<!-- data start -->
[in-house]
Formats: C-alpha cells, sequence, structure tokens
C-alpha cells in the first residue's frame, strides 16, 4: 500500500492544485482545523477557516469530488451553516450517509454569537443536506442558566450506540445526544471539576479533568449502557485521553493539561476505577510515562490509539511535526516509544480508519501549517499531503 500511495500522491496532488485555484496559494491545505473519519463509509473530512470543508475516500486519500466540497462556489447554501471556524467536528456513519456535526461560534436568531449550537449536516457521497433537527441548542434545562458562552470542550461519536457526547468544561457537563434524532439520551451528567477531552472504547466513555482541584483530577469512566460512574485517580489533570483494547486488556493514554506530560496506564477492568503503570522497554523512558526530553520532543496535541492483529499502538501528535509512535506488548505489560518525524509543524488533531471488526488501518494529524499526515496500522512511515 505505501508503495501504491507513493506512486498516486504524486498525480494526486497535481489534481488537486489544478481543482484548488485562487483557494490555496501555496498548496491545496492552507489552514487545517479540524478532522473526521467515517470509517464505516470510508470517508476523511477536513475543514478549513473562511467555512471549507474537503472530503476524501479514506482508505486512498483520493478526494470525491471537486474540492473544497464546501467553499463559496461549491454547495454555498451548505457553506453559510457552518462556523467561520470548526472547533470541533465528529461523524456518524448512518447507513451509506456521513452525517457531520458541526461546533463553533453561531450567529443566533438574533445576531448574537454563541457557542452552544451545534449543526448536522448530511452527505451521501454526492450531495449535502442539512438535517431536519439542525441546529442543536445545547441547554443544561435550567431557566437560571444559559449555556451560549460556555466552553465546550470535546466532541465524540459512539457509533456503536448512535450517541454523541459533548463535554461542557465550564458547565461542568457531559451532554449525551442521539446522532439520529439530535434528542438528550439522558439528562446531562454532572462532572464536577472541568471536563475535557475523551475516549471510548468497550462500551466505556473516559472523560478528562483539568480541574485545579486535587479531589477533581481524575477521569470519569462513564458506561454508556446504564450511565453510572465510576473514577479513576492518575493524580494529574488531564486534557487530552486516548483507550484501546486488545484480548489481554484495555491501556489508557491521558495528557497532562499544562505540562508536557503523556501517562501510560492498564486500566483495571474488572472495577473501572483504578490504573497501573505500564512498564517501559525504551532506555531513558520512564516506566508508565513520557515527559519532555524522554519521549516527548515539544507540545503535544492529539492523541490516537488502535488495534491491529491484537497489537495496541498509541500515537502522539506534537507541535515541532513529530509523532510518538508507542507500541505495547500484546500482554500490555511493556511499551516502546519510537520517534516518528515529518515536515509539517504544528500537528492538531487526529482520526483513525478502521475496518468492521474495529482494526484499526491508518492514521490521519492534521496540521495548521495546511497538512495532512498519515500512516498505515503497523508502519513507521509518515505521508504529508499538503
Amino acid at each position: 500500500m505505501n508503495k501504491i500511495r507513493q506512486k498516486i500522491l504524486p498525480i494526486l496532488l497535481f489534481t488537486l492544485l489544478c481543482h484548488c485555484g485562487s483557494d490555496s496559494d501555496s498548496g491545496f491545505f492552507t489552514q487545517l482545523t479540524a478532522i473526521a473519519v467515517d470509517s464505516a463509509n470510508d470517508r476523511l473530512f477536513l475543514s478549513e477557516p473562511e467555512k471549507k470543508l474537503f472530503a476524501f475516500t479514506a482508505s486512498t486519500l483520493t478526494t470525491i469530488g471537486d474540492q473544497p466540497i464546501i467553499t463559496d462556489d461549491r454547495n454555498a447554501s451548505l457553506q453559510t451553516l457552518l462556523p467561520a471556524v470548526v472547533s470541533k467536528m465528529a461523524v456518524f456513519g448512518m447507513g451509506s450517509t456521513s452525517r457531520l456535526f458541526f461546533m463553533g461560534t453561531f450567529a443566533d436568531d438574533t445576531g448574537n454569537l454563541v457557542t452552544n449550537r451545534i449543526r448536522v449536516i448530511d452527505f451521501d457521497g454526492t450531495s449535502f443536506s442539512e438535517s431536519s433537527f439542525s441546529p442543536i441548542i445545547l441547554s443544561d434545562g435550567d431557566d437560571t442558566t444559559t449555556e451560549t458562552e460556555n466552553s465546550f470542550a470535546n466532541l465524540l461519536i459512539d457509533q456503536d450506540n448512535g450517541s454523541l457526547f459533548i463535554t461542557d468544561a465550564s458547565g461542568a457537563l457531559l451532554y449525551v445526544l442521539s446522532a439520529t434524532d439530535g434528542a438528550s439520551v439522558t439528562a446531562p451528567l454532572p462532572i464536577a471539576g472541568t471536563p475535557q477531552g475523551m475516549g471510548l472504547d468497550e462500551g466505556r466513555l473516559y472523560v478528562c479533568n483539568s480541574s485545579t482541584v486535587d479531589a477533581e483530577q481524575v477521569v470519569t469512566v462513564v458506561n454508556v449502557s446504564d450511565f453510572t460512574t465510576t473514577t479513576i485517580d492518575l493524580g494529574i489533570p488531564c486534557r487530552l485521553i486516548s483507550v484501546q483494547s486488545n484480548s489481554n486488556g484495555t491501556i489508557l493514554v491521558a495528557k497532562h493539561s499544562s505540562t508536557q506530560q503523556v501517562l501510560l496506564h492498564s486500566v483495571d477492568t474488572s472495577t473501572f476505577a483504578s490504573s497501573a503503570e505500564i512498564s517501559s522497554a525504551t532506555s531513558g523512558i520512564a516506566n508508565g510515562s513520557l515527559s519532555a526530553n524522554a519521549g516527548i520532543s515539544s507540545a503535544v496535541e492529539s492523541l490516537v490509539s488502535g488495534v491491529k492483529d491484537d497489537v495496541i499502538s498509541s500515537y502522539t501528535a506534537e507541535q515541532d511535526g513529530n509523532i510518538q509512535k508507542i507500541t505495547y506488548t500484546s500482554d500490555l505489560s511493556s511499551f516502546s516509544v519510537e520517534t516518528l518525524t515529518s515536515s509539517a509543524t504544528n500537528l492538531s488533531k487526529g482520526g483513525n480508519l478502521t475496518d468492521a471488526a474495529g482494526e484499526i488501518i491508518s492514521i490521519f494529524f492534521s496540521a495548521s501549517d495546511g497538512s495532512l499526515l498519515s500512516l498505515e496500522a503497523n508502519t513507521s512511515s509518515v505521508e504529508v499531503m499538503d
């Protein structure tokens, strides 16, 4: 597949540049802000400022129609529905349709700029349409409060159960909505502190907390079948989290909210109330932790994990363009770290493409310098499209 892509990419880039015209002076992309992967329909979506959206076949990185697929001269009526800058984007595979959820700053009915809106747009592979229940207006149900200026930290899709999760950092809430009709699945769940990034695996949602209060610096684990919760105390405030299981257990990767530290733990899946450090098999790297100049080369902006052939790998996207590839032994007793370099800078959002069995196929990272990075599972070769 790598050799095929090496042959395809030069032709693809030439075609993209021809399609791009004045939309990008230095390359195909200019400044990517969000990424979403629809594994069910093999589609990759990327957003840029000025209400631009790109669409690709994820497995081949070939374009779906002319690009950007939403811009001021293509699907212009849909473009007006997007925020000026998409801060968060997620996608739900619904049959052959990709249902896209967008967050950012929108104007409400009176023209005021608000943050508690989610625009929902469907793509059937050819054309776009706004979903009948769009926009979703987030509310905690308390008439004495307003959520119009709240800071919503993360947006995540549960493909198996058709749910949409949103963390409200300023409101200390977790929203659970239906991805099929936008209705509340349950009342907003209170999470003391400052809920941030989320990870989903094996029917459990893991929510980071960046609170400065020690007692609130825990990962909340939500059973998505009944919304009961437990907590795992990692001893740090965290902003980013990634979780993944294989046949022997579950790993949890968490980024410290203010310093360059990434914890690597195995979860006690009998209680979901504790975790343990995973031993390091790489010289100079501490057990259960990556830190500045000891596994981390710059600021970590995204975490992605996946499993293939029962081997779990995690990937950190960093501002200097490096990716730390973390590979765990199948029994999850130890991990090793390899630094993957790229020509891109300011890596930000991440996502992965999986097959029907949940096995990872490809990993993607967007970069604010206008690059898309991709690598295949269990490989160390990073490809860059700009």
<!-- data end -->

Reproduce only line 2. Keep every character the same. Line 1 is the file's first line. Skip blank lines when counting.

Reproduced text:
Formats: C-alpha cells, sequence, structure tokens